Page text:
With third-party cookies on their way out, has audience attention surpassed identity as the top concern for publishers? According to a new report by Emodo, Ericsson’s mobile ad tech business, the answer is a resounding yes. Polling top decision-makers in publishing from across the U.S. and the U.K., Emodo’s research arm, Emodo Institute, found that […]
We’re not talking about tracking cookies. We’re talking about the kind we eat. Despite the healthy food trend, people still like a sweet splurge now and then. The snack market is up and estimated at $300B in 2023. The average American eats three or more cookies daily and 35,000 cookies throughout their lifetime. That’s a […]
There is disagreement over just how severely regulations will affect publishers, advertisers, and adtech companies. Scott McDonald, President and CEO at the Advertising Research Foundation, checked in with Street Fight to provide his take on what regulations are likely to pass and how they’ll affect digital advertising.
Multi-location brand marketers got a big break last month, when Google announced its decision to postpone deprecating third-party cookies until at least 2024. The temporary respite gives marketers additional time to consider the changing landscape, especially when it comes to targeting customers online.
Building strong relationships and encouraging customers to continually engage with the brand will go a long way toward building out first-party data collection and management. But how? As the cookieless world draws near, brands and marketers are looking for alternatives, and the answer lies in a future-proof, full-funnel approach.
When it comes to third-party data, the old Mark Twain quote applies: “The report of my death was an exaggeration.” The end of the cookie is not the same as the end of third-party data. There are multiple third-party data options for marketers that are inherently privacy-conscious, regulation-satisfying, and that work with the policies being implemented by big-tech.
But the glut of new solutions does not mean that martech, much less the private sector as a whole, has figured out how to prepare for the future of data privacy. Here are five privacy predictions to keep an eye on in 2022. It would be in your best interest to determine how you and your company are affected.
Marketers and publishers asking which will be the next-generation ID to rule them all are misguided, according to a new study by data solutions provider Lotame. The company surveyed 200 senior US marketing and publisher decision-makers, and 33% of marketers said they were open to “any number” of IDs, while 33% said three identity solutions would do the trick.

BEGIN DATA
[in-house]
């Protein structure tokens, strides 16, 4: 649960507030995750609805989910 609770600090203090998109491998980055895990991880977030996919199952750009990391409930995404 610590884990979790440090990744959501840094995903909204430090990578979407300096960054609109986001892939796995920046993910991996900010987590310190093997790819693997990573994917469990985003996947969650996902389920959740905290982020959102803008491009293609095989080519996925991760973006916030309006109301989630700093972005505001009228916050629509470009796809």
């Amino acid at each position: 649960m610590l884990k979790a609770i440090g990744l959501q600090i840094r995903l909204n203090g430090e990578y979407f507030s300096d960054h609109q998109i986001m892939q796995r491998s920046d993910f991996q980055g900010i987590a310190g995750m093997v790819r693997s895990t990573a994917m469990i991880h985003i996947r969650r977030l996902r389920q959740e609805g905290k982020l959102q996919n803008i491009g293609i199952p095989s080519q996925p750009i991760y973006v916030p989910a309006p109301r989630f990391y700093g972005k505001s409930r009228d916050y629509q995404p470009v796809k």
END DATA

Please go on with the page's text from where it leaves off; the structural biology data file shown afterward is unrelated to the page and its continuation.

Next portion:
While Google’s delay in killing third-party cookies may seem like a sign to call off the forces and take a break from the rush to find a cookieless alternative, the reality is quite the opposite. Businesses need to act now or risk being left behind. Businesses can prepare for a cookieless future by focusing on the key problems driving privacy changes and exploring contextual targeting as an alternative to behavioral tracking.
The biggest change for digital marketers who’ve grown comfortable with cookies is realizing that the future may not be near as turnkey and automated as it is now. Executing campaigns without cookies will require more hands-on strategizing and monitoring of campaigns, and it will force marketers to be proactive when it comes to culling third-party data providers and ad-tech partners that rely too heavily on cookies for their data and analytics.
Over the past year, many solutions have emerged as a means to fill the niche left behind by the third-party cookie – and while not all solutions in this space take the form of newly minted digital identifiers, the population of upstart cookieless IDs continues to grow in size, features, and wide-ranging industry support. This raises the question of just how we’ll identify the ultimate cookieless ID.
As third-party cookies are phased out, brands will have to stay nimble to weather the transition successfully. It’s a good idea to shift focus to contextual marketing and build up first-party data now. Keep an eye on better alternatives like Unified ID 2.0, and watch how agencies are adapting. That way, you’ll be ready when the cookie crumbles.
While many have said that the deprecation of third-party cookies and tracking mechanisms will have a negative impact on personalized marketing, the fact is that this has finally opened the door to a much more effective approach: making full use of the richness of available first-party data.